One of the Fragments - The Czech Pagan Society

Referring to some older articles of this blog is slowly becoming a habit, so I am going to do that again. One of the first blog posts described the Czech Pagan community as fragmented and did so in a positive manner. At least as far as I can tell. One of the best things about this fragmentation is that there is no standard or requirement of what a pagan group should look like and therefore there is quite a lot of variety and freedom. My wishful thinking in this blog post is the wish to be able to describe various parts (fragments) of the Czech pagan community. It's only a half-way whish though, because such ability would imply being a qualified and objective person, willingness to work with many various groups and to spend time with them and to very much care about the whole picture. My lazy way out is simply to describe what I am familiar with and that is an organization called The Czech Pagan Society and maybe some other day.... groups that are in some way related to it. However there is a problem of an obvious lack of objectivity here.

I had a long period of unwillingess to do anything in the Pagan public area, some time between 2007-2011. A few years before this era I mostly started to do this stuff for the simple reason that there was nothing like that available for myself. The nice bunch of people that got together during BMWC events (more about these in some other blog post, not sure if it is that interesting) and similar links eventually started to work under the PFI umbrella and things were looking promising. So I was quite happy to put energy into my life instead and became a happy visitor of events and a passive supporter. After a few years this bunch of people decided to continue doing their thing outside the PFI umbrella again (January 2012) and they eventually picked me up to the team for some reason. So that's why I have the chance to watch things quite closely now. Therefore I am not talking from an objective position, because I am the part of this thing from the very start. Yet I am also not the driving force or the one who makes decisions at the moment, so hopefully there is still enough distance to see the drawbacks and future pitfalls. One may even consider this blog post being a bit of a PR. Well, I think it is in some way.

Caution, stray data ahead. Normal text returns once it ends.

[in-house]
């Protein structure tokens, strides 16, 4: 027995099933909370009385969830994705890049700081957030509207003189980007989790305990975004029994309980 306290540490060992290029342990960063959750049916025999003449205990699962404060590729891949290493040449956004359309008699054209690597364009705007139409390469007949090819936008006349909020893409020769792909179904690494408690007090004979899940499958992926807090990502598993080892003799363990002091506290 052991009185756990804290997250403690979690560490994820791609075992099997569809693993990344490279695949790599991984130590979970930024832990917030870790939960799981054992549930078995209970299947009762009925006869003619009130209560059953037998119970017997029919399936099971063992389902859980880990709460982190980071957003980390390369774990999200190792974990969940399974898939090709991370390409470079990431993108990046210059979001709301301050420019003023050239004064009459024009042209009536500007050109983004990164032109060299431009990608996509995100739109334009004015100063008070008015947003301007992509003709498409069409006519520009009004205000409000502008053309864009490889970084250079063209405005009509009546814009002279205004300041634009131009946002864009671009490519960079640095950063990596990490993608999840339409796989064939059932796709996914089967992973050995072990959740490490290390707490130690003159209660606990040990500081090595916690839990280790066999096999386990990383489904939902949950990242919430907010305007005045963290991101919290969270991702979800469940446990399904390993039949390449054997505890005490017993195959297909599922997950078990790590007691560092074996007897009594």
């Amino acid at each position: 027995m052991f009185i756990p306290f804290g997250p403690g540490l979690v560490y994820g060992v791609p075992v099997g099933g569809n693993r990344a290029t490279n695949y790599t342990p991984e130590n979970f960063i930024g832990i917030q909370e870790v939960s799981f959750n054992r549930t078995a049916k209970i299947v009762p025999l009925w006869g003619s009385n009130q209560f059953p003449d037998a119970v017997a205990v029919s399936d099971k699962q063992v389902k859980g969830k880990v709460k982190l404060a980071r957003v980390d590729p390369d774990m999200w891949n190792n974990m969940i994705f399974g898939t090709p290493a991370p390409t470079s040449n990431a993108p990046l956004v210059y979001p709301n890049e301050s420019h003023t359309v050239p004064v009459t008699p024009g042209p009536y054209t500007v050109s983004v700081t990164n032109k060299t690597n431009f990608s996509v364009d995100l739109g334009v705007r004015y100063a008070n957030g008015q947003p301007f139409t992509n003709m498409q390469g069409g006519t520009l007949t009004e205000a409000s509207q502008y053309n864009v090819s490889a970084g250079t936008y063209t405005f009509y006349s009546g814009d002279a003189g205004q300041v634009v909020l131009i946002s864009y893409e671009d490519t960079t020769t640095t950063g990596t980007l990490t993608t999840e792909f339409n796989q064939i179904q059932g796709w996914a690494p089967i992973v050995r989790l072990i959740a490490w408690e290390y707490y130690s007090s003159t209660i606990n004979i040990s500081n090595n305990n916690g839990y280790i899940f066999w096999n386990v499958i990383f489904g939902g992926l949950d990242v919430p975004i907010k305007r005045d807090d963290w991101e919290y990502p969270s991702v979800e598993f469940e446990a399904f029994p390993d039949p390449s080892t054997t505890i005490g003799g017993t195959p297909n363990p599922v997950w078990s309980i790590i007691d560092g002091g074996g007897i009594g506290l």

So, how would I describe this organization? It is supposed to provide a platform for people of various pagan paths or interests who have the need to meet new people, are open to sharing, learning from each other and have good time while doing so. It's focused on doing things. This involves events in nature, public rituals, workshops, pub-moots and similar events. The main objective is to provide space for people to socialize, get to know each other and find out about various approaches. There is no training program or any spiritual guidance associated with this. There is nothing that could possibly substitute the frameworks of individual paths or schools, such as OBOD.

The group of 13 people that is running it consists of people from various backgrounds, including education (teachers), civil service, military, information technologies and others. It has got a long history that goes back to 2004 and through many obstacles I think it settled down and works on a very simple basic principles. These came naturally through learning by doing.

One of the key aspects is that the organization tries to be civil, deliberatley avoiding the pagan stereotypes of the "unemployed hippy", "gothic/vampire special snowflake", "esoteric new ager", "ultra-conservative nationalist" and few others. The common sense is something that wasn't always with this group, but now it seems to be one of the things that stays and doesn't go away. I think it gradually became an essential basis that will become stronger as the people will grow older and older. Since I am well over 30 myself, the civil and modest approach is something I appretiate very much. From my point of view it is also nicely balanced by love for life, enjoyment, fun, and hilarity. Any environment where I can be a human being in the first place is a good one for me.